I’ve had a few questions come up lately around when Lync 2010 polls Exchange for free/busy information and how/when presence state is updated based on your calendar. I did a bit of digging into it and think I’ve worked a few things out that make the whole situation a bit clearer.
There are two things to consider here. We need to look at how often Lync polls Exchange for the free/busy information, and then how often your calendar state is published to your Lync presence i.e. you change from Available to In a Meeting based on the free/busy data that was retrieved from Exchange.
How is it controlled?
Everything we need to look at here is defined in a Lync Client Policy and there are two parameters that you need to specify interval durations for – either WebServicePollInterval (if you’re using Exchange Server 2007/2010) or MAPIPollInterval (if you’re using Exchange Server 2003) and CalendarStatePublicationInterval. I’ll go into more detail on each of these below.
Lync determines when to change your presence from for example, Available to In a Meeting with this data. This means that if you create an appointment in Outlook in-between when Lync polls Exchange and when Lync applies your calendar state to presence, this won’t be reflected in Lync until the polling interval lapses and Lync retrieve the Free/Busy info from Exchange again.
Retrieving Calendar Data from Exchange
So firstly, we need to look at how calendar data (free/busy information) is retrieved from Exchange Server by Lync.
Exchange Server 2003
If you’re (still) using Exchange Server 2003, Lync will poll the server via a MAPI RPC call for free/busy information. This is controlled in the Lync Client Policy using the parameter MAPIPollInterval.
The default is 30 minutes but this can be changed to anything from 5 minutes to 480 minutes (5 hours). So to set it to 5 minutes, the cmdlet would be Set-CsClientPolicy -MAPIPollInterval 00:05:00.
Exchange Server 2007/2010
Update 28th Jan 2013: Amended to explain that Lync connects to the Exchange Autodiscover service first before being directed to the EWS URL, thanks Marcin Swiatelski. 🙂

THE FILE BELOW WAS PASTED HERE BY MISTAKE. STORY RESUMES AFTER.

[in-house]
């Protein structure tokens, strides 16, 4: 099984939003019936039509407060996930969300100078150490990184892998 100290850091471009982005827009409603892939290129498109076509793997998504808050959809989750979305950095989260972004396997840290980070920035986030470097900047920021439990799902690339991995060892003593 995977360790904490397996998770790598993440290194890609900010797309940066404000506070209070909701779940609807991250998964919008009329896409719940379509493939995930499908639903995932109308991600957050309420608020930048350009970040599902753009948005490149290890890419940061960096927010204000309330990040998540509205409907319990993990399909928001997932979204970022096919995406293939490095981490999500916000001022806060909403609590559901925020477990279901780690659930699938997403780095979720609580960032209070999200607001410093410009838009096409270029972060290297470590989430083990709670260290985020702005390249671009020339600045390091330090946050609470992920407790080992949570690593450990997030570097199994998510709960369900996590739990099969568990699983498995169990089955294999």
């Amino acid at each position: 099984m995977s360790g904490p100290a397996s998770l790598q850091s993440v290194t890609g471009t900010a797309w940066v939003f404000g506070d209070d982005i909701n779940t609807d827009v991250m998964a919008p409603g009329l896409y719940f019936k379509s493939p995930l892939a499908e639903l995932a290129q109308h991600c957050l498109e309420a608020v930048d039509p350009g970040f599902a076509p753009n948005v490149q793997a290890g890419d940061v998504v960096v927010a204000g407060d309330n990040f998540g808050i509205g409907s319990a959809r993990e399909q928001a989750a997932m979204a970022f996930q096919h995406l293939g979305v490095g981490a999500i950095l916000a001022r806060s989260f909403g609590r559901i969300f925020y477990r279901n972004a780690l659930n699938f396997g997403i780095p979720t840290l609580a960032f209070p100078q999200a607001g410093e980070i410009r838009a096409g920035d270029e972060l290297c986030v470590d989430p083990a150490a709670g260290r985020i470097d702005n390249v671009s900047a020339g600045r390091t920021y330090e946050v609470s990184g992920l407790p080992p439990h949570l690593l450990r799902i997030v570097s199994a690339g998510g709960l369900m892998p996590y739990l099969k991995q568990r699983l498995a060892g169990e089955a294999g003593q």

For those using Exchange Server 2007 or 2010, Lync will be connecting to your Exchange Autodiscover Service URL and then onto your Web Services URL for free/busy information rather than the local MAPI profile in Outlook.
It builds this Autodiscover URL based on your SIP address, and not by anything you configure in Exchange or from the AD Service Connection Point. So if my SIP address is firstname.lastname@example.org, the two URLs Lync will attempt to connect on will either be:
For Lync to connect to the Exchange Autodiscover service, you need one of these URLs to be accessible.
Typically the autodiscover.sipdomain.com option is the most commonly deployed, as this compliments what is already usually deployed for Outlook 2010 to work.
Once Lync has connected to the Exchange Autodiscover service, it will receive EWS URLs to connect to e.g. https://autodiscover.justin-morris.net/EWS/Exchange.asmx or https://justin-morris.net/EWS/Exchange.asmx
The interval in which Lync connects to EWS to poll for free/busy information is controlled in the Client Policy using the parameter WebServicePollInterval. The default is 30 minutes but this can be changed to anything from 5 minutes to 480 minutes (5 hours). So to set it to 5 minutes, the cmdlet would be Set-CsClientPolicy -WebServicePollInterval 00:05:00.
Publishing Calendar Data to Presence
So now once we’ve retrieved that calendar data from Exchange, Lync needs to actually apply it to your presence, and how often this occurs is controlled by the CalendarStatePublicationInterval parameter in the Lync Client Policy.
Unlike the MAPIPollInterval and WebServicePollInterval parameters, the CalendarStatePublicationInterval parameter must be set in number of seconds.
So to set it to 5 minutes, the cmdlet would be Set-CsClientPolicy -CalendarStatePublicationInterval 300.
Polling and Publication
My understanding from perusing TechNet library articles is that there is a difference between Polling and Publication of calendar information in the Lync client.
I could have interpreted this incorrectly, but I’m pretty sure this is the way calendar information is handled by Lync. If anyone can shed additional light, please let me know in the comments.
TechNet Library References:
Migrating User Settings to Lync Server 2010